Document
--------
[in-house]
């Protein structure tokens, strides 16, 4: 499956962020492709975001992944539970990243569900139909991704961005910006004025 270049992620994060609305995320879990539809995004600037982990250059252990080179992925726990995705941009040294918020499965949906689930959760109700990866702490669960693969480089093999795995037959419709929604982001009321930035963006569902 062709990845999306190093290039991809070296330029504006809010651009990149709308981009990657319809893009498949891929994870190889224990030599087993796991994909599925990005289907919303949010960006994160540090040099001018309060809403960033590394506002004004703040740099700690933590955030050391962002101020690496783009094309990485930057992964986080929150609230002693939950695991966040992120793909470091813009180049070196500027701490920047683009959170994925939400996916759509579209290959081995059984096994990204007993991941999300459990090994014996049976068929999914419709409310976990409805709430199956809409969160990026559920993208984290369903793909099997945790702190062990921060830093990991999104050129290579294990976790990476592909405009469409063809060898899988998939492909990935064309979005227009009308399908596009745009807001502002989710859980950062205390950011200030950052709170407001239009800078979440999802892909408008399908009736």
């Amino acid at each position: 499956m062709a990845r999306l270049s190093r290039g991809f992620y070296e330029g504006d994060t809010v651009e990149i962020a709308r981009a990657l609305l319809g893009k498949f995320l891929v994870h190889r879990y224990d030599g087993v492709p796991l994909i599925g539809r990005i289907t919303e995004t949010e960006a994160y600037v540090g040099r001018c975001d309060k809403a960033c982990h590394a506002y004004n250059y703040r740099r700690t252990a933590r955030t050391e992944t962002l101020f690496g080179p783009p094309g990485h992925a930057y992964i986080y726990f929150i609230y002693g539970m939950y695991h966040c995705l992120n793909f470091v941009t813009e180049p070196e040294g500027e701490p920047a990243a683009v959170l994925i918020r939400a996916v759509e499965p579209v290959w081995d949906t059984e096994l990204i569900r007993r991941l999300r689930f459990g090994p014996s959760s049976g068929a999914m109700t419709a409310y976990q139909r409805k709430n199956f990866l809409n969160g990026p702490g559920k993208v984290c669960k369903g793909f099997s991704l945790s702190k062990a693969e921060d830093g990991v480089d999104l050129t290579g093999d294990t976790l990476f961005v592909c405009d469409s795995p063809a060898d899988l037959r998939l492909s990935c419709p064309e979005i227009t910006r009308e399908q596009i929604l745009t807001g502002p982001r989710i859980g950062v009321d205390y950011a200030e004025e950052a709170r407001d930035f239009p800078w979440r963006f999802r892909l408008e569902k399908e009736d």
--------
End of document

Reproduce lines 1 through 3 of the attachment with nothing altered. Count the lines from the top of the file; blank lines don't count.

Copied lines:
[in-house]
């Protein structure tokens, strides 16, 4: 499956962020492709975001992944539970990243569900139909991704961005910006004025 270049992620994060609305995320879990539809995004600037982990250059252990080179992925726990995705941009040294918020499965949906689930959760109700990866702490669960693969480089093999795995037959419709929604982001009321930035963006569902 062709990845999306190093290039991809070296330029504006809010651009990149709308981009990657319809893009498949891929994870190889224990030599087993796991994909599925990005289907919303949010960006994160540090040099001018309060809403960033590394506002004004703040740099700690933590955030050391962002101020690496783009094309990485930057992964986080929150609230002693939950695991966040992120793909470091813009180049070196500027701490920047683009959170994925939400996916759509579209290959081995059984096994990204007993991941999300459990090994014996049976068929999914419709409310976990409805709430199956809409969160990026559920993208984290369903793909099997945790702190062990921060830093990991999104050129290579294990976790990476592909405009469409063809060898899988998939492909990935064309979005227009009308399908596009745009807001502002989710859980950062205390950011200030950052709170407001239009800078979440999802892909408008399908009736």
């Amino acid at each position: 499956m062709a990845r999306l270049s190093r290039g991809f992620y070296e330029g504006d994060t809010v651009e990149i962020a709308r981009a990657l609305l319809g893009k498949f995320l891929v994870h190889r879990y224990d030599g087993v492709p796991l994909i599925g539809r990005i289907t919303e995004t949010e960006a994160y600037v540090g040099r001018c975001d309060k809403a960033c982990h590394a506002y004004n250059y703040r740099r700690t252990a933590r955030t050391e992944t962002l101020f690496g080179p783009p094309g990485h992925a930057y992964i986080y726990f929150i609230y002693g539970m939950y695991h966040c995705l992120n793909f470091v941009t813009e180049p070196e040294g500027e701490p920047a990243a683009v959170l994925i918020r939400a996916v759509e499965p579209v290959w081995d949906t059984e096994l990204i569900r007993r991941l999300r689930f459990g090994p014996s959760s049976g068929a999914m109700t419709a409310y976990q139909r409805k709430n199956f990866l809409n969160g990026p702490g559920k993208v984290c669960k369903g793909f099997s991704l945790s702190k062990a693969e921060d830093g990991v480089d999104l050129t290579g093999d294990t976790l990476f961005v592909c405009d469409s795995p063809a060898d899988l037959r998939l492909s990935c419709p064309e979005i227009t910006r009308e399908q596009i929604l745009t807001g502002p982001r989710i859980g950062v009321d205390y950011a200030e004025e950052a709170r407001d930035f239009p800078w979440r963006f999802r892909l408008e569902k399908e009736d």